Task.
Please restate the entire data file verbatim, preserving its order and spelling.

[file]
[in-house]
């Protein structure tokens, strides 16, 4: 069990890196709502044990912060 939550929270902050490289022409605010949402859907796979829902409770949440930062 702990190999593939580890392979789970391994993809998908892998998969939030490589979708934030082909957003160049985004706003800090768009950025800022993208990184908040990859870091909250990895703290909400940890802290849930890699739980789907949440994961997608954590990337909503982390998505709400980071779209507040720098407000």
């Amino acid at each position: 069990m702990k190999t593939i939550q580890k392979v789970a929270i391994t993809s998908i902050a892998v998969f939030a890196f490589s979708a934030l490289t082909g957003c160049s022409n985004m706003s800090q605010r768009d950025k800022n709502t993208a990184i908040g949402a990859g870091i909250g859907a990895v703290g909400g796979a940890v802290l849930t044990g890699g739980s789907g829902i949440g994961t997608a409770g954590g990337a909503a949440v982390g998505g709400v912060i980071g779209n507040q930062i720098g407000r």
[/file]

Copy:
[in-house]
């Protein structure tokens, strides 16, 4: 069990890196709502044990912060 939550929270902050490289022409605010949402859907796979829902409770949440930062 702990190999593939580890392979789970391994993809998908892998998969939030490589979708934030082909957003160049985004706003800090768009950025800022993208990184908040990859870091909250990895703290909400940890802290849930890699739980789907949440994961997608954590990337909503982390998505709400980071779209507040720098407000």
């Amino acid at each position: 069990m702990k190999t593939i939550q580890k392979v789970a929270i391994t993809s998908i902050a892998v998969f939030a890196f490589s979708a934030l490289t082909g957003c160049s022409n985004m706003s800090q605010r768009d950025k800022n709502t993208a990184i908040g949402a990859g870091i909250g859907a990895v703290g909400g796979a940890v802290l849930t044990g890699g739980s789907g829902i949440g994961t997608a409770g954590g990337a909503a949440v982390g998505g709400v912060i980071g779209n507040q930062i720098g407000r």